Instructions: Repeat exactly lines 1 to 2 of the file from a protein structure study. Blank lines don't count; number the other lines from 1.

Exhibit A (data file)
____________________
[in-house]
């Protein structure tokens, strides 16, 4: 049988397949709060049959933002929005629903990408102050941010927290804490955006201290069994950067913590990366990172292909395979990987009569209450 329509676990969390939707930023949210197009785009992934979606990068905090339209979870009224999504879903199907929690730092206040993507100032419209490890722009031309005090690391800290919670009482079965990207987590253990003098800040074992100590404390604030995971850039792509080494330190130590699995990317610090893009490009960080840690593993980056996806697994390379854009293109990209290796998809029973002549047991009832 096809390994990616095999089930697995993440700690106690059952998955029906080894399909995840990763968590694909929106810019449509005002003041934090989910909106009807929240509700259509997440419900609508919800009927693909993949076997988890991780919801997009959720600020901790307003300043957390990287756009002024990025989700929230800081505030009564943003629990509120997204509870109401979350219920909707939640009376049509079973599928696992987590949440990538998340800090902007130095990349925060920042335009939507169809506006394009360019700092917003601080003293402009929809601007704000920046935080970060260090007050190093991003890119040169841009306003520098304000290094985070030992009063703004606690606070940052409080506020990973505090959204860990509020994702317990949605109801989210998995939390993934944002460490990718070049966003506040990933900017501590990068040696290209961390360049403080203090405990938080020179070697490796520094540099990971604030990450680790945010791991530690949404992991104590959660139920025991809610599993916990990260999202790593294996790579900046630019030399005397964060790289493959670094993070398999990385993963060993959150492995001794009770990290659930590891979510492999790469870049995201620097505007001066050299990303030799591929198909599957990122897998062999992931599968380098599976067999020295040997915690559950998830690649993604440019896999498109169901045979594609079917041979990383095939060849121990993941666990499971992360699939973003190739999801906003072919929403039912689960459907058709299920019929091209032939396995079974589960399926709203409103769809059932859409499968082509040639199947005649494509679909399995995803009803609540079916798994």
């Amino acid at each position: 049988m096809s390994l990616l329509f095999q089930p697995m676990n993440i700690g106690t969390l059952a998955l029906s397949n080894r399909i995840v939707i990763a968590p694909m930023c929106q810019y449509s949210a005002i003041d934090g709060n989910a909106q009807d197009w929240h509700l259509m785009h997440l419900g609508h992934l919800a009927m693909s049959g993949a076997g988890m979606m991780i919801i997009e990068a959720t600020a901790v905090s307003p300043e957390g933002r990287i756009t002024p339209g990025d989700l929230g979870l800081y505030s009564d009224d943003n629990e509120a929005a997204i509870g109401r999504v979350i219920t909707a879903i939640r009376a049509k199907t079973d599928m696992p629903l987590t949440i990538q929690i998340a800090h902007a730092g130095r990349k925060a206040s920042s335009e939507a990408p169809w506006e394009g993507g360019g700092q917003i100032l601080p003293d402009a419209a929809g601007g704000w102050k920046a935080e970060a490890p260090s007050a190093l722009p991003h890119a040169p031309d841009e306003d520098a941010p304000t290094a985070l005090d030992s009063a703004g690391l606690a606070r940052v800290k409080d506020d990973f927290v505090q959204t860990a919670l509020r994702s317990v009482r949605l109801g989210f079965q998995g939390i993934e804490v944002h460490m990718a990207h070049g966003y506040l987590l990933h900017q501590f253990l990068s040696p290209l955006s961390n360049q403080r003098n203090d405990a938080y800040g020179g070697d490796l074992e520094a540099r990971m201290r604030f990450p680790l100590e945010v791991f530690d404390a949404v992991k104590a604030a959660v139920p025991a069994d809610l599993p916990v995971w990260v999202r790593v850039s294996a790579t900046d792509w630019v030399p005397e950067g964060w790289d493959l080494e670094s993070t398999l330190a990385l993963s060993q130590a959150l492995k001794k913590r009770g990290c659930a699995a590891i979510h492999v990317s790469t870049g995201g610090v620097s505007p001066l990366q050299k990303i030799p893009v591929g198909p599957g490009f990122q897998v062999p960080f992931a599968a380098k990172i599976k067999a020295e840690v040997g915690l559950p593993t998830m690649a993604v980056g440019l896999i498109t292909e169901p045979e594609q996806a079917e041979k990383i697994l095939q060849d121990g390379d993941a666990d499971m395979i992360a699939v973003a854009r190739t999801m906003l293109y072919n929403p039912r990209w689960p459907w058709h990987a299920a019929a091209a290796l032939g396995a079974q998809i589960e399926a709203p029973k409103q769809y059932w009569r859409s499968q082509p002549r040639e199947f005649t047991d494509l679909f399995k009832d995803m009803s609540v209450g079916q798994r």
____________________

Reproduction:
[in-house]
């Protein structure tokens, strides 16, 4: 049988397949709060049959933002929005629903990408102050941010927290804490955006201290069994950067913590990366990172292909395979990987009569209450 329509676990969390939707930023949210197009785009992934979606990068905090339209979870009224999504879903199907929690730092206040993507100032419209490890722009031309005090690391800290919670009482079965990207987590253990003098800040074992100590404390604030995971850039792509080494330190130590699995990317610090893009490009960080840690593993980056996806697994390379854009293109990209290796998809029973002549047991009832 096809390994990616095999089930697995993440700690106690059952998955029906080894399909995840990763968590694909929106810019449509005002003041934090989910909106009807929240509700259509997440419900609508919800009927693909993949076997988890991780919801997009959720600020901790307003300043957390990287756009002024990025989700929230800081505030009564943003629990509120997204509870109401979350219920909707939640009376049509079973599928696992987590949440990538998340800090902007130095990349925060920042335009939507169809506006394009360019700092917003601080003293402009929809601007704000920046935080970060260090007050190093991003890119040169841009306003520098304000290094985070030992009063703004606690606070940052409080506020990973505090959204860990509020994702317990949605109801989210998995939390993934944002460490990718070049966003506040990933900017501590990068040696290209961390360049403080203090405990938080020179070697490796520094540099990971604030990450680790945010791991530690949404992991104590959660139920025991809610599993916990990260999202790593294996790579900046630019030399005397964060790289493959670094993070398999990385993963060993959150492995001794009770990290659930590891979510492999790469870049995201620097505007001066050299990303030799591929198909599957990122897998062999992931599968380098599976067999020295040997915690559950998830690649993604440019896999498109169901045979594609079917041979990383095939060849121990993941666990499971992360699939973003190739999801906003072919929403039912689960459907058709299920019929091209032939396995079974589960399926709203409103769809059932859409499968082509040639199947005649494509679909399995995803009803609540079916798994």